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India: Playing hide and seek with yourself

May 10, 2017


It's true what they say. A trip to India answers questions never asked. My first trip there lasted 3 months. It was just after I made the decision (not an easy one) to quit my masters degree and go on an adventure. My second trip lasted a month and a half and I was there to learn how to teach yoga, in Rishikesh, in the mountains.


As a traveler, I have particularly evolved during these two trips to India. It's a bit of what I like about travel: whether you like it or not, you always come back different. We learn so much about ourselves, about life and our horizons. We walk around, we see beautiful things, but at the same time, we play hide-and-seek with ourselves (or Marco Polo, same thing). I love that.


This is all the more true in an intense country like India. A country that invades our senses by its sounds, its bright colors and its odors. A country of contrast, where poverty borders opulence. A country that travelers hate and adore at the same time. It's not easy to travel to India. It's hard to find a place among so many people. You have to be 100% in the present moment otherwise you run the risk of being kicked by a cow or worse, stepping in one of their droppings. We must try to focus on what we do, while our senses are over stimulated. We have to say no to the small, lean children who beg, because in the long run it does not help them at all. We must hold in our tears often; tears of sadness, tears of anger, and tears of happiness. India is a little magical country, which asks a lot of us, but that gives back a lot too. But the fact remains that it is a country that confronts, that goes inside. No choice but to change the way we think, whether we like it or not - and to find ourselves in the process.

It is a country which, in my opinion, travels more slowly. Its intensity has enough to burn the most energetic person. Sometimes you have to take breaks to recharge before continuing our journey.  It's a country that is doing very well in learning! Also, because it is a very ancient civilization that has something else to teach us, we who come from the world of rational thought and Western medicine. Ayurveda, reiki, massage, chakras, yoga, hindi ... there are classes of everything happening everywhere! Traveling is a good time to discover new interests and open your mind to new ways of thinking. Often, this is done only by takig time to slow down, instead of changing cities every 2-3 days. India forces us to stop, refocus and open ourselves to something else. What a great experience!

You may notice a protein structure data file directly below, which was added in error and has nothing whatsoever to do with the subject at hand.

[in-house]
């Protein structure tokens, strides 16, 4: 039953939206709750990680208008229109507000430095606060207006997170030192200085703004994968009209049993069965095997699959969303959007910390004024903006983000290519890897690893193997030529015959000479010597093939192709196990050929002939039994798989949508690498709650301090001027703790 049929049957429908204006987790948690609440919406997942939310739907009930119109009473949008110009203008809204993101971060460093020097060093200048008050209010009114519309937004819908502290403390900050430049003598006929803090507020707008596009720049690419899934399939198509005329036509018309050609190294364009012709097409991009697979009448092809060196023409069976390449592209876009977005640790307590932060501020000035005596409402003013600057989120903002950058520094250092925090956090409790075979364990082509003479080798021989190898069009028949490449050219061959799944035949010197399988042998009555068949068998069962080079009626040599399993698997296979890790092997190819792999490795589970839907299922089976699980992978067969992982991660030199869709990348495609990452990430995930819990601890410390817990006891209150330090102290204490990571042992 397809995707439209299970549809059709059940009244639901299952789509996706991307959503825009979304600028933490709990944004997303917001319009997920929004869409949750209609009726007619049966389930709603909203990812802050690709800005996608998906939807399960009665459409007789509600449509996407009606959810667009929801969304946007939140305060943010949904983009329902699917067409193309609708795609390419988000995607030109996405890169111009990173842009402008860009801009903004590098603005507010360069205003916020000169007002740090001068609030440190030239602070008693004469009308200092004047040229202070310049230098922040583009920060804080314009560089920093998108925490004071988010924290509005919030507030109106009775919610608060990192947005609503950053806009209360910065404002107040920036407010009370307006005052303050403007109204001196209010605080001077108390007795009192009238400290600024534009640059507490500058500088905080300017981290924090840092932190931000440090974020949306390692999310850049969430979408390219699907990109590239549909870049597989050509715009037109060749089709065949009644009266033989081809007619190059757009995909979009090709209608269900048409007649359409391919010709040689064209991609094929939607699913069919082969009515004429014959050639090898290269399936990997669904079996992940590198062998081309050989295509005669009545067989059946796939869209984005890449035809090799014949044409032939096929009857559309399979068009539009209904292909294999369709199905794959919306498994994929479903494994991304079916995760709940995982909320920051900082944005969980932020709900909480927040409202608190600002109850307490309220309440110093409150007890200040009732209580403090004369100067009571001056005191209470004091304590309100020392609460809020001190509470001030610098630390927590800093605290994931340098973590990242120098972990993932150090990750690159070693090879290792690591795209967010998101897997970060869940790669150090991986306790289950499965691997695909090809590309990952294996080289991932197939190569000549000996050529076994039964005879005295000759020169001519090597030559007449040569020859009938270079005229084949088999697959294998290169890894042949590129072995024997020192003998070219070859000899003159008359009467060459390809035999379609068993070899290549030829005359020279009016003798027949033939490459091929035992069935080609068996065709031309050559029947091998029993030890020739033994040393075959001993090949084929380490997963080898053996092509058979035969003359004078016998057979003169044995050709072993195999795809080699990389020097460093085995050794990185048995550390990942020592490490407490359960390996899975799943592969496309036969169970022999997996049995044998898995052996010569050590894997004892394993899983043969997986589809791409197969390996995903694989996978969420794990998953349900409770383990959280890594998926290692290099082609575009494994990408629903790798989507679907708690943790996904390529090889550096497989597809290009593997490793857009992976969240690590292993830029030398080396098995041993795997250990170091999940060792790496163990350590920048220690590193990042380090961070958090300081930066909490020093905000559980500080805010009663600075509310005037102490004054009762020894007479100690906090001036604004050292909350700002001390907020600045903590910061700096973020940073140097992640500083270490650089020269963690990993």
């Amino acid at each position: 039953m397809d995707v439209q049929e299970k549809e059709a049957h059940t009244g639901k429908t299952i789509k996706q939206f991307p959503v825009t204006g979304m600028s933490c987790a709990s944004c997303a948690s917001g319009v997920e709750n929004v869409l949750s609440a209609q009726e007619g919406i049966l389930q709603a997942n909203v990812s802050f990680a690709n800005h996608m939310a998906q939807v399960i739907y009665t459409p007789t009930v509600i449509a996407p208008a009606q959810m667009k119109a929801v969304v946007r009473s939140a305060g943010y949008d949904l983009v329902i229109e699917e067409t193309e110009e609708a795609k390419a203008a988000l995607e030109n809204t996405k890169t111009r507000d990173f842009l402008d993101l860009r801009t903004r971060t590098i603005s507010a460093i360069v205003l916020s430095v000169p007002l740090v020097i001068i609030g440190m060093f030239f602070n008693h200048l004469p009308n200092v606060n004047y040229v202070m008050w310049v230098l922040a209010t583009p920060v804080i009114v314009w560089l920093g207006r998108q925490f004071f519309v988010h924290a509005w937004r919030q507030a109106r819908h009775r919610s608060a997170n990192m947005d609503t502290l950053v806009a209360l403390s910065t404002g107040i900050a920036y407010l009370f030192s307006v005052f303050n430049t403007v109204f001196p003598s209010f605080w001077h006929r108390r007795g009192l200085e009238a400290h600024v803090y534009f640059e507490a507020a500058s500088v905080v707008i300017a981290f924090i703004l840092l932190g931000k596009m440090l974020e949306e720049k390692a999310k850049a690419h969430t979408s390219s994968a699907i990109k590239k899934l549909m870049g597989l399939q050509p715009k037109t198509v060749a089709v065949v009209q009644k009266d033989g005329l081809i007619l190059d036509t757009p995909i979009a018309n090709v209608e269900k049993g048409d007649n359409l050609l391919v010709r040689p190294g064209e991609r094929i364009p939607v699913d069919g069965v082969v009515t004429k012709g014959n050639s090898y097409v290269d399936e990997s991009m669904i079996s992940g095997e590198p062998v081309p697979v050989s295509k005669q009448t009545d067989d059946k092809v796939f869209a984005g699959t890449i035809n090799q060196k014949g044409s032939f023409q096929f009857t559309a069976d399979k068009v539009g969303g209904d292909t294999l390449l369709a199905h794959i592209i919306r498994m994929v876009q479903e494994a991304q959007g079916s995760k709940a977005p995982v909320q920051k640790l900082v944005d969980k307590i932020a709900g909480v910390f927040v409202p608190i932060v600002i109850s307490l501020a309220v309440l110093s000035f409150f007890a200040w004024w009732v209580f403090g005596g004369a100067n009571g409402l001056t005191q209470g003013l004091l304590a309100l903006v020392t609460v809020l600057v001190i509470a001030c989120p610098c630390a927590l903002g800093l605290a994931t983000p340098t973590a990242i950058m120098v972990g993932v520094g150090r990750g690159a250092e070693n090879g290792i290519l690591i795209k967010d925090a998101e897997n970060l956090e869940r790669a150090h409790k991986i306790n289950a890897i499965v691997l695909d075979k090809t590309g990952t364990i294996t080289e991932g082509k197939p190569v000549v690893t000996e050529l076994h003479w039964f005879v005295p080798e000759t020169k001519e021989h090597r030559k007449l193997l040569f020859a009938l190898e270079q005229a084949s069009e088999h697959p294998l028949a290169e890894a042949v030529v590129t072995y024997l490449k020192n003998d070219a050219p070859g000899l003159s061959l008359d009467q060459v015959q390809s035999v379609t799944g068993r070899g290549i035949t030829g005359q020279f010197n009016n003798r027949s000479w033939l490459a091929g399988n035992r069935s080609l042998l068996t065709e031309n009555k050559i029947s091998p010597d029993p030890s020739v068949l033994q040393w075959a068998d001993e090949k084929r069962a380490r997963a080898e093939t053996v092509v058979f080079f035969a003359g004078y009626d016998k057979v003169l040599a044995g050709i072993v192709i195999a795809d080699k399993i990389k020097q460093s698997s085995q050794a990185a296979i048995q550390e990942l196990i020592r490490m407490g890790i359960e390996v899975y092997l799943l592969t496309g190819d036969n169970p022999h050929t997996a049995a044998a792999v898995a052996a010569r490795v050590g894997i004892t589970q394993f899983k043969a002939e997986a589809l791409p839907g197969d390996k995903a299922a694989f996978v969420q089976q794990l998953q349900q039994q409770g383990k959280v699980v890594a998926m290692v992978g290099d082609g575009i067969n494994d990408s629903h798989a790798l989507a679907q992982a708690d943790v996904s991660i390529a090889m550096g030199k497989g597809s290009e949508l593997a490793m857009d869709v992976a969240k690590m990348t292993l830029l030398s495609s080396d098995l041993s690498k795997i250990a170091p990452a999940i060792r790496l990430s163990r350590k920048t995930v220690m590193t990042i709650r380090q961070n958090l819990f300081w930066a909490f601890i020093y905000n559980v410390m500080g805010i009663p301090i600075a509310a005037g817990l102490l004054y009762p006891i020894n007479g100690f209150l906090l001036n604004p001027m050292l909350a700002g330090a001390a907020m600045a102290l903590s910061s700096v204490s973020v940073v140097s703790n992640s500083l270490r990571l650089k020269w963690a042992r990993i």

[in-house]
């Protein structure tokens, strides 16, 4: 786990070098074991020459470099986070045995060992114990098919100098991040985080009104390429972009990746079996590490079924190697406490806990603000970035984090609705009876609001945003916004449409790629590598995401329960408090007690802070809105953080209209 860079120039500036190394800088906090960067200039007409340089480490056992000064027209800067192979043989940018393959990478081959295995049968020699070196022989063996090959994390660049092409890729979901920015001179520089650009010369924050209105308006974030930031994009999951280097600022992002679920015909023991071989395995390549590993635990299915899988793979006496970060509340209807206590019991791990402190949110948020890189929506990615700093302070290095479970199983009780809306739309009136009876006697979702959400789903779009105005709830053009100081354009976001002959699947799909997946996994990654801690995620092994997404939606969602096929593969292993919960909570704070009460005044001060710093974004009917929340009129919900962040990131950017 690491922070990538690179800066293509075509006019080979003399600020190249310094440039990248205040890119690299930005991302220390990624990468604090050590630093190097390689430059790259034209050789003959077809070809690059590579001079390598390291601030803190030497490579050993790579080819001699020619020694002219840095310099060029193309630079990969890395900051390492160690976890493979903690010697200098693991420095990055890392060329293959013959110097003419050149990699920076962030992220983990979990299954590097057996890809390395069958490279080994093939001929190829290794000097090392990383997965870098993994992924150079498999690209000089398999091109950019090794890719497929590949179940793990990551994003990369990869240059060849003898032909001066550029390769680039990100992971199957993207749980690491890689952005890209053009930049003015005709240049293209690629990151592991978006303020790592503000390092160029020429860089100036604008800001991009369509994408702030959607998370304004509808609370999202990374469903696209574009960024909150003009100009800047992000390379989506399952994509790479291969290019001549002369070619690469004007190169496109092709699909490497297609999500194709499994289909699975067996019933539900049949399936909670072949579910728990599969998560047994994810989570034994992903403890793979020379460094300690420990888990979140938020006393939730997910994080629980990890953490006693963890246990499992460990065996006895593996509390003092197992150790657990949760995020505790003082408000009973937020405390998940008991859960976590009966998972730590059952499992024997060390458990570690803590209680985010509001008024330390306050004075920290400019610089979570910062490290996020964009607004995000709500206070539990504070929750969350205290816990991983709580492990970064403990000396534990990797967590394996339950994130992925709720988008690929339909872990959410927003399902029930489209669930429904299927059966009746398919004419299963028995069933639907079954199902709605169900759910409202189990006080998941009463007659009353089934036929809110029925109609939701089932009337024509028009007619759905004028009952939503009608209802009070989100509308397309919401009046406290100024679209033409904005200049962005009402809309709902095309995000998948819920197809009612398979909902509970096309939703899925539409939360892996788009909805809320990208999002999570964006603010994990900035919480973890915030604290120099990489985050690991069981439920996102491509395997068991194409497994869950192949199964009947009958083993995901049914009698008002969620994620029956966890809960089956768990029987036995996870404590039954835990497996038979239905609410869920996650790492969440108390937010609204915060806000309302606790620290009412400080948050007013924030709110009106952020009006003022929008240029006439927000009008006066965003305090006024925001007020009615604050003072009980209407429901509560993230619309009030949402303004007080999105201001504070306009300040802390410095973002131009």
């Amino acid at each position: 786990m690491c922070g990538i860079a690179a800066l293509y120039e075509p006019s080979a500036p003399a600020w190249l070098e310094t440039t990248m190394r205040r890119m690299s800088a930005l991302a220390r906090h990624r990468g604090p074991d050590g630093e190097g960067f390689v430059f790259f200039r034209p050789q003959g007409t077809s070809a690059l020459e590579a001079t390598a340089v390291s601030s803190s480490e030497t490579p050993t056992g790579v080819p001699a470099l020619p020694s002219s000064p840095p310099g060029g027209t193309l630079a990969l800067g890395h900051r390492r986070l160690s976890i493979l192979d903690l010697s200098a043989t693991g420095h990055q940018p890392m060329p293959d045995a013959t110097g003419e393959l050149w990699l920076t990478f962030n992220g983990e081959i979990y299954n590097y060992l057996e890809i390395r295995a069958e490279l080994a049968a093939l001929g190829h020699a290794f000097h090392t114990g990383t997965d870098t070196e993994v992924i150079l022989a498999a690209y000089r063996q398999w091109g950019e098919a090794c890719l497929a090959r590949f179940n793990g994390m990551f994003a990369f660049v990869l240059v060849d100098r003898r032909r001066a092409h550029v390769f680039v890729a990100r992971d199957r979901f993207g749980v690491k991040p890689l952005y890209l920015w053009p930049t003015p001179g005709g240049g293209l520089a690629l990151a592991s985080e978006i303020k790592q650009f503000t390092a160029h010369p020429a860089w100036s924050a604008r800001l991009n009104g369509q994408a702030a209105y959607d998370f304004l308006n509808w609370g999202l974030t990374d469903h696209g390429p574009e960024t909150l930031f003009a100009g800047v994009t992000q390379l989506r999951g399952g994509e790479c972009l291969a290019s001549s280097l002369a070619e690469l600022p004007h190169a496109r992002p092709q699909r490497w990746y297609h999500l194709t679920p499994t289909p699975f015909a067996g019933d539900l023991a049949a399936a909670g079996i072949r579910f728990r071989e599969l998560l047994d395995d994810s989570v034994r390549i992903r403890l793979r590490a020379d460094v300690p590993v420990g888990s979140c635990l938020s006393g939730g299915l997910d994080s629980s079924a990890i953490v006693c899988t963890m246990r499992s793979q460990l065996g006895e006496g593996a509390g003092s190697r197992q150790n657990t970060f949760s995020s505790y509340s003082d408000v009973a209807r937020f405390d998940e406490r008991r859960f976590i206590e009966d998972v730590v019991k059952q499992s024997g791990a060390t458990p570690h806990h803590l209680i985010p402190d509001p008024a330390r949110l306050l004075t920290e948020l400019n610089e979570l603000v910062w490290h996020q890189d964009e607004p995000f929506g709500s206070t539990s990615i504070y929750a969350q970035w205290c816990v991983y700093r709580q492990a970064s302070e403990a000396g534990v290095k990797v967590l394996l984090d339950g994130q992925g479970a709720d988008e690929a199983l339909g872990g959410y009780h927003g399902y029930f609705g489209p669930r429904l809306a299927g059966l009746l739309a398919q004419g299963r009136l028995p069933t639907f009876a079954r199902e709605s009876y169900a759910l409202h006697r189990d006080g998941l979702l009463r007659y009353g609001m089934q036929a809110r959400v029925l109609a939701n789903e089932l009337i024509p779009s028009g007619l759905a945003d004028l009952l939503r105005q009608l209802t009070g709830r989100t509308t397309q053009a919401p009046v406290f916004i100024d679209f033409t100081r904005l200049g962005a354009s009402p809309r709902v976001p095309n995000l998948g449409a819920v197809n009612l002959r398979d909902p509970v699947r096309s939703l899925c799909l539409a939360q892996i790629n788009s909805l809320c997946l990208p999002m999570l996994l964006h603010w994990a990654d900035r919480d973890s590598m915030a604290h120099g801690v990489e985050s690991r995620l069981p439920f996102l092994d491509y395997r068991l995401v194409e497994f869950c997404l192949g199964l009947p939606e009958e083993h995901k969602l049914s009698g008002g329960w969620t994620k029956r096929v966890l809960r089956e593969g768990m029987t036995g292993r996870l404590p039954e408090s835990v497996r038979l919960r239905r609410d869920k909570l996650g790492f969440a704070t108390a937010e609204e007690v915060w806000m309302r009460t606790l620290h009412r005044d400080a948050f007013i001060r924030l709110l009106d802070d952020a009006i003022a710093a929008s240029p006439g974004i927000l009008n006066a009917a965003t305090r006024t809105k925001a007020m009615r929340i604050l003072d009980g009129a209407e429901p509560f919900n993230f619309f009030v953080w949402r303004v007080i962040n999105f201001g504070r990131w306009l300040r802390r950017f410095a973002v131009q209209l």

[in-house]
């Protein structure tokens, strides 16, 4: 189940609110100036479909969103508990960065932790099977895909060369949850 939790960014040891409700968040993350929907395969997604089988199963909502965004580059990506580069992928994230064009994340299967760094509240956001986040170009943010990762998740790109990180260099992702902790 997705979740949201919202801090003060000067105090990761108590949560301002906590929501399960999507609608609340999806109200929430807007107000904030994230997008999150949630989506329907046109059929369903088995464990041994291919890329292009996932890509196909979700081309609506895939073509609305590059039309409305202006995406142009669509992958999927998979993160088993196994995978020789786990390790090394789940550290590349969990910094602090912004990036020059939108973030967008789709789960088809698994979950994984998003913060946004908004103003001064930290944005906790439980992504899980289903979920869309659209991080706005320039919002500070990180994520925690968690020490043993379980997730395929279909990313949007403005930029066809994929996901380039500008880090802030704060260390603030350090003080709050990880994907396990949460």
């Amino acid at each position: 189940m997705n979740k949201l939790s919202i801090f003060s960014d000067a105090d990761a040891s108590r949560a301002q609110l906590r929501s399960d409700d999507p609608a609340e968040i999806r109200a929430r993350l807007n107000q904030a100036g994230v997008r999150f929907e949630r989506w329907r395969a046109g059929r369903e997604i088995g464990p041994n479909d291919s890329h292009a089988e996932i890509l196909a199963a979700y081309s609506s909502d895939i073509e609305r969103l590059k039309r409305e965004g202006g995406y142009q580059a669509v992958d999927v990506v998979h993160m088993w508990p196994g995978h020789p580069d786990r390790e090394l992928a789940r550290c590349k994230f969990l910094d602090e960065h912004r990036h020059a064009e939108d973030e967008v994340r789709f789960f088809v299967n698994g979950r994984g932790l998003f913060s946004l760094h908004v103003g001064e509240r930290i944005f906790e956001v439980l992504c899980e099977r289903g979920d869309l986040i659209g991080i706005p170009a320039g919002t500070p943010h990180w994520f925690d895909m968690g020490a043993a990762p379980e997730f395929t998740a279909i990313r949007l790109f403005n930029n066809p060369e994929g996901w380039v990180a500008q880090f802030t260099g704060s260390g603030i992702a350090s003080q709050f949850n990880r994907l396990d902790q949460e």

In my first trip to India, at 24, I discovered the country at the same time that I discovered myself. On my second trip, two years later, I learned and found a lot. I learned more about India, learned to teach yoga, but also learned to open up. I found love (ahh yes, in a yoga ashram!) And found the courage to start my own company, Yogadept.com. Life's pretty good hun?

Well, that's the India effect, where coincidences do not exist. And by learning to know each other, by opening up to the new, by going out of our comfort zone, one can only find good. In my case, I think that all this made me win the game of hide and seek and I am quite happy. So, what are you waiting for to book your flight?


I leave you on one of my favorite phrases, which in my opinion applies as much to yoga as to travel: "A mind that is stretched by a new experience can never go back to its old dimensions ".  AMEN.




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